BERHAMPUR: Clad in saffron dhotis, groups of Danduas are marching under the scorching sun in Ganjam district as they beat drums and blow trumpets holding flags with religious symbols in their hands.
They have been performing Danda Nacha (dance for penance) at various places in the district, including the Silk City. They undertake physical rigours and maintain austerity for 13-21 days.
This festival of penance starts from Ram Navami and ends on Mahavisuva Sankranti. Walking bare-footed, the troupes perform their rituals on the roads during the day. At night, they act in plays at makeshift theatres or stages.
Households and bazaar committees invite these Danda Nacha troupes to perform and worship goddess Kali. Though rising temperature raises concern over cases of heat stroke, the ‘danda nacha’ troupes pay no heed to heat or weather.People worship them as they pass through the streets. The folk dance of Danda Nacha has survived the test of time in Ganjam, Boudh, Kandhamal and Sambalpur districts. It is mostly performed during the month of Chaitra.
Not much is known about its origin. According to historians, it started some 400 years back. There are over 100 distinct groups of Danduas in the district. The groups offer prayers to goddess Kali and Lord Shiva during their 21-day ordeal. During this time, they stay away from their near and dear ones. They consume food once a day. Though the dance has a number of restrictions and rituals, there is no bar on caste. The Danduas visit Kali temples to offer prayers to Goddess Kali on the auspicious day of Visuva Sankranti. They perform various dances in three phases, including Panidanda, Dhuli Danda and Agnidanda.
The dances are performed in front of houses of those who invite them as per their religious vows. While performing Dhulidanda, the Danduas start the performance in morning. As per a ritual, they endure the pain of sleeping on sand under the scorching sun. During sunset, they take a dip in ponds and remain there for more than an hour. The last and crucial phase, ‘agni danda,’ starts at midnight during which goddess Kali and Lord Shiva are worshipped together. While a group consists of 30 to 800 danduas, each of these is controlled by a person who is known as ‘Patta Dandua (Bhukta)’. He confines himself to the temple of Kali and comes out on Visuva Sankranti, the day after the last rituals are performed by his group.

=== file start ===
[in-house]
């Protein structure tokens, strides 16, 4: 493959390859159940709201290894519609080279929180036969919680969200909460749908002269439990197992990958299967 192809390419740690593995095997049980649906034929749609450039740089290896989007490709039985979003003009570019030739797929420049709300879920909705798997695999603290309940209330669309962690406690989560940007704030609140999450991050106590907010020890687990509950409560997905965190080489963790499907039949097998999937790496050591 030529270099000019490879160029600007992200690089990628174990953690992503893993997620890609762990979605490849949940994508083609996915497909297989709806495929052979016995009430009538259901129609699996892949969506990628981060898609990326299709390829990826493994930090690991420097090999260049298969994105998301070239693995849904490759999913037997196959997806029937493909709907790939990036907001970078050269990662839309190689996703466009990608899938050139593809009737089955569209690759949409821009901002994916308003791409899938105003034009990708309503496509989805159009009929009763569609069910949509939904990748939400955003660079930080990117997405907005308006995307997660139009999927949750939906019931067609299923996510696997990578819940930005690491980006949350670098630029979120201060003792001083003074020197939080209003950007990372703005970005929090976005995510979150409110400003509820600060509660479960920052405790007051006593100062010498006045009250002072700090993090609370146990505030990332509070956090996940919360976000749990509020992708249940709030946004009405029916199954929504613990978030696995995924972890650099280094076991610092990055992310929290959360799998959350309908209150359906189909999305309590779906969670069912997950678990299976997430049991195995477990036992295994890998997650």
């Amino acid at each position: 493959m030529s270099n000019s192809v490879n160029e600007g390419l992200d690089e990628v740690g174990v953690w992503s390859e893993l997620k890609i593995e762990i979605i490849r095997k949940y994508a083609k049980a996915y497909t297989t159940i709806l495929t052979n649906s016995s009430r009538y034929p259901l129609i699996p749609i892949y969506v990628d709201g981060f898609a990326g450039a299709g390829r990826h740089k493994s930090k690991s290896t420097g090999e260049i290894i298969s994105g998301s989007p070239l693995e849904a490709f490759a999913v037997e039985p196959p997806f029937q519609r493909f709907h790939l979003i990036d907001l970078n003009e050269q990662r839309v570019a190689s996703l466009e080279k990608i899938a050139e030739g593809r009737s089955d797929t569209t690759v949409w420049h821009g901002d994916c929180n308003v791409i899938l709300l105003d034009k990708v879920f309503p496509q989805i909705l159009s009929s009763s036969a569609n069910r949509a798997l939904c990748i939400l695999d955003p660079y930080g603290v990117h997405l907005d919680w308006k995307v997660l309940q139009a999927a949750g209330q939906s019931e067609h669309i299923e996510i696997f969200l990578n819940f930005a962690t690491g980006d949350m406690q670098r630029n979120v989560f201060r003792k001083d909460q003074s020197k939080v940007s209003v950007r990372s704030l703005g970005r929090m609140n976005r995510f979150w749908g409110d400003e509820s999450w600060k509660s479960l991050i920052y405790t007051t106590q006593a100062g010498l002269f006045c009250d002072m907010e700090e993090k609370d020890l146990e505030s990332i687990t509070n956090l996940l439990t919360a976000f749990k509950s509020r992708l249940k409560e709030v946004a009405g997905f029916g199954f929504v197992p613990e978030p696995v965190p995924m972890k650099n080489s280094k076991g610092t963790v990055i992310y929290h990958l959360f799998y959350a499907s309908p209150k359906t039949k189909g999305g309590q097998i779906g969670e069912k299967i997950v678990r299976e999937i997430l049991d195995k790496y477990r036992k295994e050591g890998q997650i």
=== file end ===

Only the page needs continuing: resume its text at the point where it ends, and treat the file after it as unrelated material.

Bhukuta plays the most crucial role in the act. He hangs himself upside down over a fire pit near a Kali temple till a few drops of blood ooze from his nose and fall into the fire pit in the presence of thousands of devotees.These Dandua groups, who walk forming a single row, never hesitate to cover miles together to perform the dance. Currently, they are taking assistance of some opera artistes to entertain the people and provide them relief from looking at shocking rituals. However, the artistes are free from the restriction and rituals. The Danduas spend all their income for development or construction of Kali temple. The Dandua groups consist of persons from various sections of the society. They generally undertake the ordeal to get their wishes fulfilled.